Denver Broncos quarterback Peyton Manning has played in the NFL since 1998 and it's starting to take a toll on him. The 39-year-old revealed Wednesday during a Super Bowl media session he's facing hip surgery when his playing days are over, per Jeff Legwold of ESPN.com.
Certainly when you have injuries, when you have surgeries, the doctors sometimes will mention to you, whether you ask him or not, you're probably headed for a, you know, a hip replacement at a certain time of your life. And I said 'Doc, I didn't ask you if I had to have a hip replacement, I didn't need to know that here at age 37, that's for sure.' And I look forward to that day when I'm 52 and have a hip replacement. You know, am I going to have some potential neck procedures down the road, I don't know the answer to that. The hip part was true, this doctor told me that. I've seen a lot of doctors and he was nice enough to share that information with me.
It's not totally shocking someone who has been sacked 303 times in his career is facing post-NFL physical issues, but Manning, who has hinted retirement could come for him after the Super Bowl, has been one of the more durable players the past two decades.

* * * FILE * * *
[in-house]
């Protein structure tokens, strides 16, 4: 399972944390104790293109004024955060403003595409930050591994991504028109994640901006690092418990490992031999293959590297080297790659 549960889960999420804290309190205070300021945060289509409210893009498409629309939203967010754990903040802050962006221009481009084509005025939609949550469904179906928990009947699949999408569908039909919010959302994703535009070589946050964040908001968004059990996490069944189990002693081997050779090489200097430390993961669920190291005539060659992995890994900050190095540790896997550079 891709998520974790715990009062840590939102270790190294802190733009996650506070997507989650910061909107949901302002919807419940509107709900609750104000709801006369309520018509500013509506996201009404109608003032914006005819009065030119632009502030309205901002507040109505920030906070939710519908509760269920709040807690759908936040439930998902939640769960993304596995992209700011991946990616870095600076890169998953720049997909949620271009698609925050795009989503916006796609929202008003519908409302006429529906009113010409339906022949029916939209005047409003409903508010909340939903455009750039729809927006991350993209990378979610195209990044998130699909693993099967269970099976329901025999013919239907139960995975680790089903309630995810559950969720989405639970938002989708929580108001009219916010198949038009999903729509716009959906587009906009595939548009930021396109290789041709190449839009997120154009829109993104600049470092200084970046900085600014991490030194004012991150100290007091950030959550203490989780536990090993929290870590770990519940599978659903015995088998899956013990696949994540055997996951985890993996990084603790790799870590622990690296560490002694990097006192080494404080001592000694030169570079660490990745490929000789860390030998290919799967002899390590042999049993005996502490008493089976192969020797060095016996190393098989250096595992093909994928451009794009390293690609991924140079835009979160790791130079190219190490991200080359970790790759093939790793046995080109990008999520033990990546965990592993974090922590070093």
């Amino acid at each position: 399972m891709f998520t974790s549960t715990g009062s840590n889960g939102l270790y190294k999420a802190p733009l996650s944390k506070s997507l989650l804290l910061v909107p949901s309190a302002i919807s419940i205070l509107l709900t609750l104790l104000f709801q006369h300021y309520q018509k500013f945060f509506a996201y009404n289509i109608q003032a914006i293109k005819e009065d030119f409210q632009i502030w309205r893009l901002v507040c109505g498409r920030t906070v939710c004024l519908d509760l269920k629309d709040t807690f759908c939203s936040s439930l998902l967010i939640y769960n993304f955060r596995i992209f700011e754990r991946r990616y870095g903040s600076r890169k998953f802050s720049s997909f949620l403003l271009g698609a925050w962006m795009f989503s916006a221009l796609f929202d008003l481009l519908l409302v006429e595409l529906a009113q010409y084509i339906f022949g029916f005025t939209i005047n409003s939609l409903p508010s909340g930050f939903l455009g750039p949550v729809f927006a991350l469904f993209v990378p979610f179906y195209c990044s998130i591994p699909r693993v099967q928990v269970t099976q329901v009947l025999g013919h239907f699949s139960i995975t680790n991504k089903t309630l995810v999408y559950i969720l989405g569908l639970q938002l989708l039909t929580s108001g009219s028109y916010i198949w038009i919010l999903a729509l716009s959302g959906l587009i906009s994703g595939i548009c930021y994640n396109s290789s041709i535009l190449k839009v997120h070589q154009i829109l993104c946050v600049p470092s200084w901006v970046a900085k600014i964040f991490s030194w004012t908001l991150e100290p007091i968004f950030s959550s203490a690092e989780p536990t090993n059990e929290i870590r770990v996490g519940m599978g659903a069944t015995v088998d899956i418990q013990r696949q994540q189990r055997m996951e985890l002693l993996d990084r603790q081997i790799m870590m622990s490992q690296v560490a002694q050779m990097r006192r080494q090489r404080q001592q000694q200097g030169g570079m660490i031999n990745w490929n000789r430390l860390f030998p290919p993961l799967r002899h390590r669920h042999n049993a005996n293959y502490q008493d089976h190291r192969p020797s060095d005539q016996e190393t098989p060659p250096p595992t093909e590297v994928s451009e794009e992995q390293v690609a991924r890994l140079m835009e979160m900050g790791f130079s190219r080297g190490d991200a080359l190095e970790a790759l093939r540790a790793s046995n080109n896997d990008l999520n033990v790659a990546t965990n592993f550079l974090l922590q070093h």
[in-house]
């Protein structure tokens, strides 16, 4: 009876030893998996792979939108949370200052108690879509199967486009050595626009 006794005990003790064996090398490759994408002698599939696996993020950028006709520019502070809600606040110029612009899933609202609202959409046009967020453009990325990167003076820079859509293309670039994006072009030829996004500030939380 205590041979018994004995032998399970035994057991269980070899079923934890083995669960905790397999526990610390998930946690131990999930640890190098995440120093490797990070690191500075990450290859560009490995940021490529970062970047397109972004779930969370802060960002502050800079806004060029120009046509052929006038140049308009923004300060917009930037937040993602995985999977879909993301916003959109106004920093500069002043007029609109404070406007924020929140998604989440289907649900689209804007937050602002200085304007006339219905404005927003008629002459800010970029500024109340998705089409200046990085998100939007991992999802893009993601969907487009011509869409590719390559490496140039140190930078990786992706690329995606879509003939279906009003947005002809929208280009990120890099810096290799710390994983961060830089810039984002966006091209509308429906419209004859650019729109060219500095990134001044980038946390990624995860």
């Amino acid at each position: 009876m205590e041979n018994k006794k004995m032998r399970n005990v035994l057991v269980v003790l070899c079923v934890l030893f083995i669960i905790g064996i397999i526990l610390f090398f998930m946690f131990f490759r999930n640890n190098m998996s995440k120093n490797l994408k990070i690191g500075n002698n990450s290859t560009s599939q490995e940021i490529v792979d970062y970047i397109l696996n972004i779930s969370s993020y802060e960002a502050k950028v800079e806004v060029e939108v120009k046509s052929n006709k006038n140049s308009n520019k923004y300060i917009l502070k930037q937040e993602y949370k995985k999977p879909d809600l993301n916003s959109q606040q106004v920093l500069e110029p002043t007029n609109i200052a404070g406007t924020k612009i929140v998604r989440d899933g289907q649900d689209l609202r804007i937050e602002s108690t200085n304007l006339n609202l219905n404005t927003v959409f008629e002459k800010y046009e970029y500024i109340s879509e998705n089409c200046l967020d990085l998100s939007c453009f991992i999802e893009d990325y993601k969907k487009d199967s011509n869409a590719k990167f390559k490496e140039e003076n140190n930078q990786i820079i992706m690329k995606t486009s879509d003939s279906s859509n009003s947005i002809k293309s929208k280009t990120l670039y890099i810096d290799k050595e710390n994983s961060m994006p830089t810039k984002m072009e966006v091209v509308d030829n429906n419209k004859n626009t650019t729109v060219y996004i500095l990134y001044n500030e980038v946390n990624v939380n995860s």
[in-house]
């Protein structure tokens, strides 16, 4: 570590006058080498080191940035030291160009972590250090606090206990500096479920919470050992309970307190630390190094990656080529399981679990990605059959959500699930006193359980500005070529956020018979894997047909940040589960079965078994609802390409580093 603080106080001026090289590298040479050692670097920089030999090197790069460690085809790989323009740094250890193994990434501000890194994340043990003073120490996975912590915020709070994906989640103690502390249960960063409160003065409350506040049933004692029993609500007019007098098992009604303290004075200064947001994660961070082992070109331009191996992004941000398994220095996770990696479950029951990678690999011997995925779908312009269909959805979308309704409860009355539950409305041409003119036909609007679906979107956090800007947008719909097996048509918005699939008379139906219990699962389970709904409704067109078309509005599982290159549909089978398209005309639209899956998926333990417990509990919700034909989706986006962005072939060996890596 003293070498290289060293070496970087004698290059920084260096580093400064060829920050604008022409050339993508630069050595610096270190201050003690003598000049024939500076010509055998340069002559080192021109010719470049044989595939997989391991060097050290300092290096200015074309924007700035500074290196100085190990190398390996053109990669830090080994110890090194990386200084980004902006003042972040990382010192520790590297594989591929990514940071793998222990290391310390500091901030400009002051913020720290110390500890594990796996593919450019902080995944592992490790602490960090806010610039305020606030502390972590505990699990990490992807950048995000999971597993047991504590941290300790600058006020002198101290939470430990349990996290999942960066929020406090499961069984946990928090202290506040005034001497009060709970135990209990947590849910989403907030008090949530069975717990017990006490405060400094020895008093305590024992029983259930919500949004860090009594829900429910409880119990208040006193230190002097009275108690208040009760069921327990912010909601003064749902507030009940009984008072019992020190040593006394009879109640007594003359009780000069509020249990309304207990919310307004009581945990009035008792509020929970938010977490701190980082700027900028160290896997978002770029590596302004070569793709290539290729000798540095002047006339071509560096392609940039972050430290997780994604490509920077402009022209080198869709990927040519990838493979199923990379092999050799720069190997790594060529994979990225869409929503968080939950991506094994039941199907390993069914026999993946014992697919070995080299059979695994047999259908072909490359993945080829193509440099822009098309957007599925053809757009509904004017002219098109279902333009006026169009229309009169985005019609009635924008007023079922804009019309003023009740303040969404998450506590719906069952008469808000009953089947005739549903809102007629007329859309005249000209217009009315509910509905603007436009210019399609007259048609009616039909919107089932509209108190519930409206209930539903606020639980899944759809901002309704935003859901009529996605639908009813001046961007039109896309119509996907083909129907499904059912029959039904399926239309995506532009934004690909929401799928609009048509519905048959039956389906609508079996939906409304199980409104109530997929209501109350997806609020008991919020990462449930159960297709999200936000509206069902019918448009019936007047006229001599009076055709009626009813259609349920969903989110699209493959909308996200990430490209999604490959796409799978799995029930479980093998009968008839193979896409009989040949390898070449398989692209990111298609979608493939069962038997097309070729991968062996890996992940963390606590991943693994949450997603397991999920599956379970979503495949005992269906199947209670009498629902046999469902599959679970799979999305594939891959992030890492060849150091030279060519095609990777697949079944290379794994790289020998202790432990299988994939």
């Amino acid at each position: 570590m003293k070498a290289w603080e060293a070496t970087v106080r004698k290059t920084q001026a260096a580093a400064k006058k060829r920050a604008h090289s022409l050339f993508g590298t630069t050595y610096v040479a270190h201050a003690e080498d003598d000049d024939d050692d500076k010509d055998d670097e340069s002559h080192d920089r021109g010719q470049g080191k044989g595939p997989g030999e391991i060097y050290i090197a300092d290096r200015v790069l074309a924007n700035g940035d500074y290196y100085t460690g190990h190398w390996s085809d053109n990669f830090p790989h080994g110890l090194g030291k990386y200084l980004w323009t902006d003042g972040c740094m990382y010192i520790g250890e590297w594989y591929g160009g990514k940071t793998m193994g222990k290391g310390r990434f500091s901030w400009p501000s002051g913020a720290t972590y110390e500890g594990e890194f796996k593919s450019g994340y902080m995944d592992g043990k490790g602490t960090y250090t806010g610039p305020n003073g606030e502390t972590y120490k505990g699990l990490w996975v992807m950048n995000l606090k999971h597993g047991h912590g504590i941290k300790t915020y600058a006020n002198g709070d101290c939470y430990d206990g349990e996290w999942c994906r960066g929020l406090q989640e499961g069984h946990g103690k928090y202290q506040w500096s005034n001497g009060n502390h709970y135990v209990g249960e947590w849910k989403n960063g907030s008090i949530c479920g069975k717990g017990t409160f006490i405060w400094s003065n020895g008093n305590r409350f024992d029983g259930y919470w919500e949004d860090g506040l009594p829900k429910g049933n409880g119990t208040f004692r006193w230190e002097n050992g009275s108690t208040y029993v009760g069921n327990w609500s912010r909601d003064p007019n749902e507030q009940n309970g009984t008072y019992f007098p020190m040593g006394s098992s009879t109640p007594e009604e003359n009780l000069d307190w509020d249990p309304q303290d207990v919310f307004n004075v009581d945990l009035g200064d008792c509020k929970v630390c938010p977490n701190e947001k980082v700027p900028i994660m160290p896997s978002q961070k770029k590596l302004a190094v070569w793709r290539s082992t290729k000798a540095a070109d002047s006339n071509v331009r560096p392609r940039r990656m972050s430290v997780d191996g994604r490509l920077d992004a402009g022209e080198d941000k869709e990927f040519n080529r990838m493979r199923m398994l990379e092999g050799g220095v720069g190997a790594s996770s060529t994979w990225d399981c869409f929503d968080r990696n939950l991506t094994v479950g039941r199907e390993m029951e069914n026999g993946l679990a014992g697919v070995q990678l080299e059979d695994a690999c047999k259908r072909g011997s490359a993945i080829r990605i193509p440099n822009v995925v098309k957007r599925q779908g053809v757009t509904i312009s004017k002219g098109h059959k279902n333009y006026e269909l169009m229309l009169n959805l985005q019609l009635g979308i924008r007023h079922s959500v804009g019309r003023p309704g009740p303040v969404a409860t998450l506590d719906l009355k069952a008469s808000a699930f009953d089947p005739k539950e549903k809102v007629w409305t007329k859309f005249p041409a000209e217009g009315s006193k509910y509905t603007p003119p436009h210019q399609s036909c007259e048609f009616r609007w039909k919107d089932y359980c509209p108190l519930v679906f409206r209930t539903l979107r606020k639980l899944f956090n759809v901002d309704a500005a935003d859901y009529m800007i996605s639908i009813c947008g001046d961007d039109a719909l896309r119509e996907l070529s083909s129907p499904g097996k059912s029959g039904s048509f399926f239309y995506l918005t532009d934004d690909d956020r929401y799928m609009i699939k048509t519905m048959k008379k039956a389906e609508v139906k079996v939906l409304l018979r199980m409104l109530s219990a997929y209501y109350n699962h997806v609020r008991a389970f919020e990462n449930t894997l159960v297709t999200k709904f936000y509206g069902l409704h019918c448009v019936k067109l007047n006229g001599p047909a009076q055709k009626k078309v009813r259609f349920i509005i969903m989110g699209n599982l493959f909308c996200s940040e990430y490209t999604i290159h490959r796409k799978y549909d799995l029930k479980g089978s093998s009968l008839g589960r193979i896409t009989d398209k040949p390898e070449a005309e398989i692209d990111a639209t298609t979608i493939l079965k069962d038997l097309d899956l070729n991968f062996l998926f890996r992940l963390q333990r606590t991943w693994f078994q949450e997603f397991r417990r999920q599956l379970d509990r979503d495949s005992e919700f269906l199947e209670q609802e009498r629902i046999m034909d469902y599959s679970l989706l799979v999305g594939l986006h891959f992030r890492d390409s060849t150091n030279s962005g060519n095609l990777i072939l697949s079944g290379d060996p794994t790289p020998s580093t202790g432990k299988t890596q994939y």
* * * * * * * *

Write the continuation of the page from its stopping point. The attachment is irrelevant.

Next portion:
Until this season Manning only missed 16 games in his career, and they came in the same 2011 season following neck surgery. He talked about the fact he will be dealing with that later in life, but is doing what he can now to limit future pain, per Legwold.
|Games Played||208||Games Played||58|
|Games Missed||0||Games Missed||22|
Pro-Football-Reference.com/*Missed all 16 games in 2011
"I feel like I do a lot of things to try to ... you know, preventive type of stretching, I wear a posture shirt, different things like that,'' Manning said. "As those things come along, you know, later in life for me, I'll try to handle them and try to have a good plan. But I feel pretty good as we speak.''
Manning revealed the news when he was asked about chronic traumatic encephalopathy (CTE), a brain disorder many NFL players have been found to suffer from—although it's only diagnosed postmortem—including Hall of Fame quarterback Ken Stabler, who died last year.
The Broncos quarterback didn't address CTE, but there is no doubt the NFL is going to face major questions in the near future about the brutality of the NFL, especially with heightened social awareness, and the fact someone as popular as Manning will be dealing with the effects.